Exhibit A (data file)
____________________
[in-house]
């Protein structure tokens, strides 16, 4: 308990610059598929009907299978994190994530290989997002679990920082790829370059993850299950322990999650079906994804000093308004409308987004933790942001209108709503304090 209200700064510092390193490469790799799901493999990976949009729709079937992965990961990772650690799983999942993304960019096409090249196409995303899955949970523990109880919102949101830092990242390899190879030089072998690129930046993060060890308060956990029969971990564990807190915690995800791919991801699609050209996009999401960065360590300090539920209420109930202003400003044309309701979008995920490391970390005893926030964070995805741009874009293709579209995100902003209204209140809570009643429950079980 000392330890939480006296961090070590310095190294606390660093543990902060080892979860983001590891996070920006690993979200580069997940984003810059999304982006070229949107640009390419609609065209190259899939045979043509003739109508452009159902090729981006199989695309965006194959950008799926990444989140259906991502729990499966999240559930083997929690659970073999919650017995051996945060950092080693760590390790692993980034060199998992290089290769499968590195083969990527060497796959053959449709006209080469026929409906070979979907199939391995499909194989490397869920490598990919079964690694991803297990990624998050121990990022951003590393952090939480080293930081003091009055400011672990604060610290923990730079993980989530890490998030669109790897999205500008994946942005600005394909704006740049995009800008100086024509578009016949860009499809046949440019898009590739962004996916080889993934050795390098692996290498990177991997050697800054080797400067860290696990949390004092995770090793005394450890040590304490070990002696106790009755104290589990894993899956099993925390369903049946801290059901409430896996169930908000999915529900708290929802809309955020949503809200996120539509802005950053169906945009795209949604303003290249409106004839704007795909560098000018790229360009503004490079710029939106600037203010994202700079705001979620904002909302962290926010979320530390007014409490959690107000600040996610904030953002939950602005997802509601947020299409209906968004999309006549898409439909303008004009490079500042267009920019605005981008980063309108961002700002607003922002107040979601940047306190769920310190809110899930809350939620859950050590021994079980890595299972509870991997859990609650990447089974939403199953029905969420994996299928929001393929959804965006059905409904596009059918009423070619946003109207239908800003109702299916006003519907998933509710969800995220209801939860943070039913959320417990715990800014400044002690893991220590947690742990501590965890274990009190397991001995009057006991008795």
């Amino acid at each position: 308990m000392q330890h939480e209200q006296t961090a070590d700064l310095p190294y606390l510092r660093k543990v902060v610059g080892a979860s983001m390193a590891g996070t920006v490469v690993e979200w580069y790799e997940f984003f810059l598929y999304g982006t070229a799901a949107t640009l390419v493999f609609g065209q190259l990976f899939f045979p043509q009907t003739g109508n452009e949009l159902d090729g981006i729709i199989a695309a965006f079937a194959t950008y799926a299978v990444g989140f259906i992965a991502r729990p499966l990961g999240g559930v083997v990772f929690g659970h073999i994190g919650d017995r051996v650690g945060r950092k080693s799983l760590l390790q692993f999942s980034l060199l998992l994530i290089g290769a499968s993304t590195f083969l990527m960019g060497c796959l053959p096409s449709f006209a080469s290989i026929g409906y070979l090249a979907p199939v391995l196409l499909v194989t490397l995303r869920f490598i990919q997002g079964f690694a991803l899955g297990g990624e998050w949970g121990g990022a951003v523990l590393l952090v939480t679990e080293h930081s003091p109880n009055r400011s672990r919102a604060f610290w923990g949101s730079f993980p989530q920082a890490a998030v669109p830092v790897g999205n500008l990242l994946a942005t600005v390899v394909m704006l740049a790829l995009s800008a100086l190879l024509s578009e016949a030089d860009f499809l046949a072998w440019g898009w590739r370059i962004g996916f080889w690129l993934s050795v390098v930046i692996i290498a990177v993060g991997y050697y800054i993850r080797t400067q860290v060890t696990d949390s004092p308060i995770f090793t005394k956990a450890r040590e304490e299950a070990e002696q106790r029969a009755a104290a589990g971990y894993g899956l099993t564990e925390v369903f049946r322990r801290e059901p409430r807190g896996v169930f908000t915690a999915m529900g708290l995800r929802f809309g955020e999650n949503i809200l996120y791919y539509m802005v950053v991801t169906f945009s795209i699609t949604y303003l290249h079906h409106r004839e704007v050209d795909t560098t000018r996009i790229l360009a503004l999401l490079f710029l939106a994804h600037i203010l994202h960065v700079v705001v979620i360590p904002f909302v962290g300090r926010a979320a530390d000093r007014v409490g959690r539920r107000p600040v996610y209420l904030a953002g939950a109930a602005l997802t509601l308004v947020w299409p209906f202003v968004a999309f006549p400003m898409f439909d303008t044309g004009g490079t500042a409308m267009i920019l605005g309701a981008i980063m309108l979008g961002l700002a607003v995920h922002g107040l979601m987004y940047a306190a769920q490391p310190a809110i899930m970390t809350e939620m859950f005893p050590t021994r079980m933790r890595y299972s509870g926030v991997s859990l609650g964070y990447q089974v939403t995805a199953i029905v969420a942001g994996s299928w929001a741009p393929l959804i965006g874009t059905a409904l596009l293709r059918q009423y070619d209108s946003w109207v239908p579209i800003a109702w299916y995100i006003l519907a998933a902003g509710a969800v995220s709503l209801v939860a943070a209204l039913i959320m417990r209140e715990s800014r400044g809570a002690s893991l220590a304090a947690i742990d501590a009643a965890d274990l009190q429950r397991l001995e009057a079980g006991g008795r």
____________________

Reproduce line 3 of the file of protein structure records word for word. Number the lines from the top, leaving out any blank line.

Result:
């Amino acid at each position: 308990m000392q330890h939480e209200q006296t961090a070590d700064l310095p190294y606390l510092r660093k543990v902060v610059g080892a979860s983001m390193a590891g996070t920006v490469v690993e979200w580069y790799e997940f984003f810059l598929y999304g982006t070229a799901a949107t640009l390419v493999f609609g065209q190259l990976f899939f045979p043509q009907t003739g109508n452009e949009l159902d090729g981006i729709i199989a695309a965006f079937a194959t950008y799926a299978v990444g989140f259906i992965a991502r729990p499966l990961g999240g559930v083997v990772f929690g659970h073999i994190g919650d017995r051996v650690g945060r950092k080693s799983l760590l390790q692993f999942s980034l060199l998992l994530i290089g290769a499968s993304t590195f083969l990527m960019g060497c796959l053959p096409s449709f006209a080469s290989i026929g409906y070979l090249a979907p199939v391995l196409l499909v194989t490397l995303r869920f490598i990919q997002g079964f690694a991803l899955g297990g990624e998050w949970g121990g990022a951003v523990l590393l952090v939480t679990e080293h930081s003091p109880n009055r400011s672990r919102a604060f610290w923990g949101s730079f993980p989530q920082a890490a998030v669109p830092v790897g999205n500008l990242l994946a942005t600005v390899v394909m704006l740049a790829l995009s800008a100086l190879l024509s578009e016949a030089d860009f499809l046949a072998w440019g898009w590739r370059i962004g996916f080889w690129l993934s050795v390098v930046i692996i290498a990177v993060g991997y050697y800054i993850r080797t400067q860290v060890t696990d949390s004092p308060i995770f090793t005394k956990a450890r040590e304490e299950a070990e002696q106790r029969a009755a104290a589990g971990y894993g899956l099993t564990e925390v369903f049946r322990r801290e059901p409430r807190g896996v169930f908000t915690a999915m529900g708290l995800r929802f809309g955020e999650n949503i809200l996120y791919y539509m802005v950053v991801t169906f945009s795209i699609t949604y303003l290249h079906h409106r004839e704007v050209d795909t560098t000018r996009i790229l360009a503004l999401l490079f710029l939106a994804h600037i203010l994202h960065v700079v705001v979620i360590p904002f909302v962290g300090r926010a979320a530390d000093r007014v409490g959690r539920r107000p600040v996610y209420l904030a953002g939950a109930a602005l997802t509601l308004v947020w299409p209906f202003v968004a999309f006549p400003m898409f439909d303008t044309g004009g490079t500042a409308m267009i920019l605005g309701a981008i980063m309108l979008g961002l700002a607003v995920h922002g107040l979601m987004y940047a306190a769920q490391p310190a809110i899930m970390t809350e939620m859950f005893p050590t021994r079980m933790r890595y299972s509870g926030v991997s859990l609650g964070y990447q089974v939403t995805a199953i029905v969420a942001g994996s299928w929001a741009p393929l959804i965006g874009t059905a409904l596009l293709r059918q009423y070619d209108s946003w109207v239908p579209i800003a109702w299916y995100i006003l519907a998933a902003g509710a969800v995220s709503l209801v939860a943070a209204l039913i959320m417990r209140e715990s800014r400044g809570a002690s893991l220590a304090a947690i742990d501590a009643a965890d274990l009190q429950r397991l001995e009057a079980g006991g008795r």